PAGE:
The US Navy has announced its decision to dismantle the amphibious assault ship USS Bonhomme Richard (LHD-6) which was heavily damaged in a massive fire earlier this year.
The fire that burned for five days and engulfed 14 of the ship’s decks resulted in damages that have now proven to be too costly to repair. The fire on the ship broke out on July 12 while it was pierside in San Diego, California.
“We did not come to this decision lightly,” said Secretary of the Navy Kenneth J. Braithwaite. “Following an extensive material assessment in which various courses of action were considered and evaluated, we came to the conclusion that it is not fiscally responsible to restore her.”
It has taken the navy several months to decide on the fate of the 22-year old ship. While navy officials repeatedly said the ship could be definitely repaired, questions remained on whether that would be a sensible way forward. According to USNI News report, the navy thinks that repairing the ship would not be worth it.
As outlined by Rear Adm. Eric Ver Hage, the commander of Navy Regional Maintenance Center and the director of surface ship maintenance and modernization, the navy had three options available. The first one would allow the ship to return to its original role at a cost of between $2.5 billion and $3.2 billion. The second one was to rebuild the ship for a new role, such as a hospital ship, with an estimated price tag of over one billion dollars. Both options required between five and seven years of work, according to the report.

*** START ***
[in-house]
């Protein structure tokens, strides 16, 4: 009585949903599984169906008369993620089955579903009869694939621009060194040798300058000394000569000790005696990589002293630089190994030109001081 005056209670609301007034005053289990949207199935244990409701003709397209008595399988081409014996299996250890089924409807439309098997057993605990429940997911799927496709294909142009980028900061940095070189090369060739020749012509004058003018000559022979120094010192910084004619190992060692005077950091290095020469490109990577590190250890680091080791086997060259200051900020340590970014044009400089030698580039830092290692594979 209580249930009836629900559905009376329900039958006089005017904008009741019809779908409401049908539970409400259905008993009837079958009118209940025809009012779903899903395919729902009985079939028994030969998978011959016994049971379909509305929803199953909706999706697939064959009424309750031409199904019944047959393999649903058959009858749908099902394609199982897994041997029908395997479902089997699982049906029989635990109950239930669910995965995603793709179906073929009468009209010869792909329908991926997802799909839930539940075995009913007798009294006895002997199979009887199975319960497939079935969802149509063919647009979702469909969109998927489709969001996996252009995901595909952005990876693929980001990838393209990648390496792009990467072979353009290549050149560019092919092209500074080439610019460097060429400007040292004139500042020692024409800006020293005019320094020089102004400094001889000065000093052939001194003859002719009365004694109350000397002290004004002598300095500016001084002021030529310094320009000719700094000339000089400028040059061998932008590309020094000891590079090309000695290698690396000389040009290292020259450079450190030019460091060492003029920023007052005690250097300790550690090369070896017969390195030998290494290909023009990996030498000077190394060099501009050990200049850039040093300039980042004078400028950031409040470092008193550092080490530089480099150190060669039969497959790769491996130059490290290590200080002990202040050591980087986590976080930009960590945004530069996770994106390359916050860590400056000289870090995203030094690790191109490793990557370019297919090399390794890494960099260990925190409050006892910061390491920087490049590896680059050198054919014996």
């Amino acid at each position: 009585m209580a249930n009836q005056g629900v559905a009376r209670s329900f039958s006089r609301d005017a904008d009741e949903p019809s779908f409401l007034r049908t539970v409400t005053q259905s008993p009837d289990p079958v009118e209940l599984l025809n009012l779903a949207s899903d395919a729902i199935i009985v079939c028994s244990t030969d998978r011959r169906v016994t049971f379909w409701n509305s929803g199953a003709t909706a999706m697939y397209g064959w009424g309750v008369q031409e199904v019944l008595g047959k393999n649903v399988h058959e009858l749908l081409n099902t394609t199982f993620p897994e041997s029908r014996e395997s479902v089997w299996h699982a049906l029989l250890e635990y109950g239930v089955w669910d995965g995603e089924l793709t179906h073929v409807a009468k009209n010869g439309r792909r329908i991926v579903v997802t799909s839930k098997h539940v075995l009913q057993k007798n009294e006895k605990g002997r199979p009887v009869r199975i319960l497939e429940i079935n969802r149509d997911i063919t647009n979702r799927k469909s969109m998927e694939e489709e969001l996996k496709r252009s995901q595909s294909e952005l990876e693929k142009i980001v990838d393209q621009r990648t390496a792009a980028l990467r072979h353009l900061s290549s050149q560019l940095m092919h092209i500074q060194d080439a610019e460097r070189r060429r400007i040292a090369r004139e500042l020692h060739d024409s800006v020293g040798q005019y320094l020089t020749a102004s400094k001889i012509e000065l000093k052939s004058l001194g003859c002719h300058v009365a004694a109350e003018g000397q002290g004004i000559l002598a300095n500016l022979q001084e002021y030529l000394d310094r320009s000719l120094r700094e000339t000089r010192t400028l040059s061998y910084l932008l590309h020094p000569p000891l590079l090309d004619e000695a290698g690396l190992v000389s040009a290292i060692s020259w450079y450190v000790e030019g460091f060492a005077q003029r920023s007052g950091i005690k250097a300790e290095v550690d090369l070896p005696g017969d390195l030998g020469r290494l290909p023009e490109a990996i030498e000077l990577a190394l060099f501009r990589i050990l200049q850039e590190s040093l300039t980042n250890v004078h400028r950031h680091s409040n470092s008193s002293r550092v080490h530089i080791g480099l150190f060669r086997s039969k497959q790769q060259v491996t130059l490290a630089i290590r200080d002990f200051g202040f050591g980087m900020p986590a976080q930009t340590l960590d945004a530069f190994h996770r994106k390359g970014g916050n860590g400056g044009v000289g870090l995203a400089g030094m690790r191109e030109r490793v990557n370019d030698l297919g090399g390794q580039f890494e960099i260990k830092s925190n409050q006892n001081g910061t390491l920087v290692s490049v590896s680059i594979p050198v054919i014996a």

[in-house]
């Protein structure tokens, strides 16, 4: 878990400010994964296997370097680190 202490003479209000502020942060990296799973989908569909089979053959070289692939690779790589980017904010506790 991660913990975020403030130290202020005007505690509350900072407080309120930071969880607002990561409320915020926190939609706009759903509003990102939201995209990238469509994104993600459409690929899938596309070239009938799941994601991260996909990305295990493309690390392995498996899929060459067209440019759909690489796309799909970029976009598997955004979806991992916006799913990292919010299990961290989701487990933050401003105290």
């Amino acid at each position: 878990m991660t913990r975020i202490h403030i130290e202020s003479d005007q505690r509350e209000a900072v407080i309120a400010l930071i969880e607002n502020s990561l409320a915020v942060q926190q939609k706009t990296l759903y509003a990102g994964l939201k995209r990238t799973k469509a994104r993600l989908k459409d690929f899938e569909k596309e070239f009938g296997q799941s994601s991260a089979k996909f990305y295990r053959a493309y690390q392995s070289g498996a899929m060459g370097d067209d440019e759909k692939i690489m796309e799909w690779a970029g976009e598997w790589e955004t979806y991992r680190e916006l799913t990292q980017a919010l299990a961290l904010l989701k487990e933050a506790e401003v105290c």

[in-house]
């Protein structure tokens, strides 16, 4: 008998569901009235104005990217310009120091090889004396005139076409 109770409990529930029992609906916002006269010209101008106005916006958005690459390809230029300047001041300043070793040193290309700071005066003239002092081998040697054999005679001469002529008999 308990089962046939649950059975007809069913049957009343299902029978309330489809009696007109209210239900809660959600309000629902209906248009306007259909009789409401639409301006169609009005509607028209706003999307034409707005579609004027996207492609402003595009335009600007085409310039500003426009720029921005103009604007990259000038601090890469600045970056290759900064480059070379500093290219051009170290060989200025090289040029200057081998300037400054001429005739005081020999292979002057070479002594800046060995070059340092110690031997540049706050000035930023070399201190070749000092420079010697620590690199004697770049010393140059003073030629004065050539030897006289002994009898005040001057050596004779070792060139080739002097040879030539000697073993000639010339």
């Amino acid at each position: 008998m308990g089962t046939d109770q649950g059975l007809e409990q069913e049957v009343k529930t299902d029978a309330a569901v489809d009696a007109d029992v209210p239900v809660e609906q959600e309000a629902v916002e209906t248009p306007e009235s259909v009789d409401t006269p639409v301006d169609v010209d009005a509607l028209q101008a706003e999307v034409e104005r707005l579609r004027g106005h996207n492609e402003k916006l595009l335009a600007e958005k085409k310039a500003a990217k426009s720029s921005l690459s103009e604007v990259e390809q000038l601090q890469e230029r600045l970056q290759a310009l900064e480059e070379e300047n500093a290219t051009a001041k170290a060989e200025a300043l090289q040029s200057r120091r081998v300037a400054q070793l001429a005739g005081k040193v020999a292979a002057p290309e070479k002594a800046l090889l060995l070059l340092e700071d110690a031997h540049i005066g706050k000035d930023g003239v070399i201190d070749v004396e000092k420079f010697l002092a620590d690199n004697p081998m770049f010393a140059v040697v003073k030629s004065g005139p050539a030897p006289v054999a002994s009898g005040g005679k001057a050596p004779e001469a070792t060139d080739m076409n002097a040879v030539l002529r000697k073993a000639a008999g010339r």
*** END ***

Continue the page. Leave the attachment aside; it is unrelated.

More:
The navy opted for the third solution, which is to decommission the ship for some $30 million and complete that work within a year. The navy has already spent $10 million for the fire clean-up, awarding National Steel and Shipbuilding (NASSCO) the contract for the job.
It is worth adding that USS Bonhomme Richard had completed a costly upgrade that would have allowed it to operate F-35B fighter jets several months before the fire outbreak.
Ver Hage noted that investigations into the fire were still underway, adding that the ship was already being prepared for towing. Although the timeline for towing and dismantlement are still being finalized, the navy said it is already performing an inactivation availability that will remove systems and components for use in other ships.
USS Bonhomme Richard had been scheduled to serve the navy well into the 2030s.